Testing: walleye.jpg
        walleye (score = 0.85972)
        northern pike (score = 0.13590)
        muskellunge (score = 0.00438)

Much better!

My next step is to figure out a way to use this in real life. At the very least, figure out a way to get this on my phone so I can take random pictures. I know that Silicon Valley had an app similar called ‘Hot Dog or Not Hot Dog’. There is a write up about it that sounds like a pretty cool program to make since they were able to compile it down to work on the phone without any backend cloud. If all else fails, I can run another CodeLab which explains how to put it in Android.

Full Source: GitHub

**NOTE**
Because this process generates some massive files I have ignored the large ones that are generated by this process
/ImageRecon/ImageRecon/tf_files
/ImageRecon/ImageRecon/retrained_graph.pb
/ImageRecon/ImageRecon/inception/inception-2015-12-05.tgz
/ImageRecon/ImageRecon/inception/classify_image_graph_def.pb
/ImageRecon/ImageRecon/retrained_graph.pb
/ImageRecon/ImageRecon/training_summaries/basics/train/events.out.tfevents.1501607839.DESKTOP
/ImageRecon/ImageRecon/training_summaries/basics/train/events.out.tfevents.1501552333.DESKTOP

Rock, Paper, Scissors in Linear Programming

Today I want to work through some stuff I struggled with in my current class. I haven’t done linear programming before in my life (college was a long time ago). Well, that changed a few weeks ago while trying to replicate a graph for Foe-Q and a graph for Correlated Equilibrium (CE-Q) of a zero sum game. In order to work my way through the assignment I started small and used the game of Rock, Paper, Scissors. The “trick” is adding the ‘U’ variable that you will minimize.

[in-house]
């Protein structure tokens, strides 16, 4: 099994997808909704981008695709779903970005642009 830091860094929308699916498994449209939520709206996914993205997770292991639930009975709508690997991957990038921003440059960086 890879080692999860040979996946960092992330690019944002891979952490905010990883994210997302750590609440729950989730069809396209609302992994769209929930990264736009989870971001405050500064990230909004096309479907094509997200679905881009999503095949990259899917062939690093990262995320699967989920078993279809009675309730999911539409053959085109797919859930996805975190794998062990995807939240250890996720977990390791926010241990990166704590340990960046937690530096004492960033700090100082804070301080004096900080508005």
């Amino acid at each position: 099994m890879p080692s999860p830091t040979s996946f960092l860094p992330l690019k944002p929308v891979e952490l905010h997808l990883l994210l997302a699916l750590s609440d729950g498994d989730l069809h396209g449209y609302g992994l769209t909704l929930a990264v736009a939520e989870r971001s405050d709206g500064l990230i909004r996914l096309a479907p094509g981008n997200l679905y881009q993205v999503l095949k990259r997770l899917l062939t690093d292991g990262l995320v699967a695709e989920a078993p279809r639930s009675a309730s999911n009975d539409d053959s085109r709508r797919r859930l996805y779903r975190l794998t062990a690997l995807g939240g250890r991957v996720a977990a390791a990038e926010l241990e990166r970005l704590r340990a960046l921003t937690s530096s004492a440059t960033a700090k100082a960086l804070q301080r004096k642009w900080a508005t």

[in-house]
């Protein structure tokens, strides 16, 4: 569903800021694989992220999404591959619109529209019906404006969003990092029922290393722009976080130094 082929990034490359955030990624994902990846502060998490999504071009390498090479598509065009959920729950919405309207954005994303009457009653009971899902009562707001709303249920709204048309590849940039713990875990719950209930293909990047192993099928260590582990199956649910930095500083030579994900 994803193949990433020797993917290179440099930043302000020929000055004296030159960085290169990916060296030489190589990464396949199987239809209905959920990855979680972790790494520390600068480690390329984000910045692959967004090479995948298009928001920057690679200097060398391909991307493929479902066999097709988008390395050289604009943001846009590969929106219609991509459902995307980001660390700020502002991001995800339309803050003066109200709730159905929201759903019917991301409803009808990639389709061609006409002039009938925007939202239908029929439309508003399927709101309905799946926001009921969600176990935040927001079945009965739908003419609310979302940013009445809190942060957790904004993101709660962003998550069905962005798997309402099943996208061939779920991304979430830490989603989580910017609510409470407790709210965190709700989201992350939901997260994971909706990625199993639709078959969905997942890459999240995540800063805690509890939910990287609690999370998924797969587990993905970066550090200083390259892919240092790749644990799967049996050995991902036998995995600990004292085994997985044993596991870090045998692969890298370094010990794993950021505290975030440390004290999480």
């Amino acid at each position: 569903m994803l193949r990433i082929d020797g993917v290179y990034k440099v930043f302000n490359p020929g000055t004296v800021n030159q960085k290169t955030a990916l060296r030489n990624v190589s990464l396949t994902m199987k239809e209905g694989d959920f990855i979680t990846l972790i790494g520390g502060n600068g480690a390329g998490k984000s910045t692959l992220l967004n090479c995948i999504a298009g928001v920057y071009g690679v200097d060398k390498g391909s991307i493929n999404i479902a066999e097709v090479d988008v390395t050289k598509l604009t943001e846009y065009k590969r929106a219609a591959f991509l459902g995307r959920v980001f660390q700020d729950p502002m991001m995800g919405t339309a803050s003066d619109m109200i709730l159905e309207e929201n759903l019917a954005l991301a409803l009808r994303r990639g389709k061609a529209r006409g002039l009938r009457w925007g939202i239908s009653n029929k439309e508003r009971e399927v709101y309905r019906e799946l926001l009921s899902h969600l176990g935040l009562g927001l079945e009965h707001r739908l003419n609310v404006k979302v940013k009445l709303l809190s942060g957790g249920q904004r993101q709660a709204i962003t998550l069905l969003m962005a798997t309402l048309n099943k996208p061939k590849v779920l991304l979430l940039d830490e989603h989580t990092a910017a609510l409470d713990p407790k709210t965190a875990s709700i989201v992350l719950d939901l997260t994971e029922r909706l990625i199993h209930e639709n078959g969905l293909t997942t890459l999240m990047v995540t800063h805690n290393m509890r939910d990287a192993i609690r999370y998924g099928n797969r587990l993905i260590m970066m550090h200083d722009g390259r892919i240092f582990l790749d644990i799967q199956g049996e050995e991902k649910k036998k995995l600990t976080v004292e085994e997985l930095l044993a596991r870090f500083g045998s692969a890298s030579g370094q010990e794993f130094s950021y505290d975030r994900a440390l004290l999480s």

For the solver, I went with cvxopt and glpk since it was an order of magnitude faster than anything else. But, since I was on Windows it was a pain to get installed and I didn’t get nearly the speed up that Linux users got.

[python]
from cvxopt import matrix, solvers
glpksolver = ‘cvxopt_glpk’
[/python]

For the ‘c’ matrix we need to set the first column to -1 since we need to minimize the U variable to get the correct value.

[python]
#Minimize: U + R + P + S
c = matrix([-1.,0.,0.,0.])
[/python]

For the G matrix we need to build our equations. The first 3 set up the results. The first row is throwing Rock where you lose (-1) to Paper but win (+1) to Scissors. Row 2 is Paper’s results and row 3 is Scissors.

[python]
#1. U – P + S <= 0 => [1, 0,-1, 1]
#2. U + R – S <= 0 => [1, 1, 0,-1]
#3. U – R + P <= 0 => [1,-1, 1, 0]
[/python]

The second set of 3 rows is to ensure you can only throw a single play. Not, since we are using cvxopt we need to negate these. So, instead of R greater than or equal to 0 we need -R less than or equal to 0.

[python]
#4. -R <= 0 => [0,-1, 0, 0]
#5. -P <= 0 => [0, 0,-1, 0]
#6. -S <= 0 => [0, 0, 0,-1]
[/python]

The last set are the equality parameters. This ensure that we get a total 1 when the game is over. You can’t throw more than 1 play.

[python]
#7. R + P + S <= 1 => [0, 1, 1, 1]
#8. -R – P – S <=-1 => [0,-1,-1,-1]
[/python]

The h matrix is the results of the previous 8 equations.

[python]
h = matrix([0.,0.,0.,0.,0.,0.,1.,-1.])
[/python]

Here is the code:

[python]
from cvxopt import matrix, solvers
glpksolver = ‘cvxopt_glpk’
#Minimize: U + R + P + S
c = matrix([-1.,0.,0.,0.])
#1. U – P + S <= 0 => [1, 0,-1, 1]
#2. U + R – S <= 0 => [1, 1, 0,-1]
#3. U – R + P <= 0 => [1,-1, 1, 0]
#4. -R <= 0 => [0,-1, 0, 0]
#5. -P <= 0 => [0, 0,-1, 0]
#6. -S <= 0 => [0, 0, 0,-1]
#7. R + P + S <= 1 => [0, 1, 1, 1]
#8. -R – P – S <=-1 => [0,-1,-1,-1]
G = matrix([[1.,1.,1.,0.,0.,0.,0.,0.],[0.,1.,-1.,-1.,0.,0.,1.,-1],[-1.,0.,1.,0.,-1.,0.,1.,-1.],[1.,-1.,0.,0.,0.,-1.,1.,-1.]])
h = matrix([0.,0.,0.,0.,0.,0.,1.,-1.])
sol = solvers.lp(c,G,h, solver=glpksolver)
print(sol[‘status’])
print(sol[‘x’])
[/python]

To wrap this up, I was able to get the Foe-q graph replicated by setting up the linear equation to solve for minimax. But, CE-Q defeated me.

K-Armed Bandit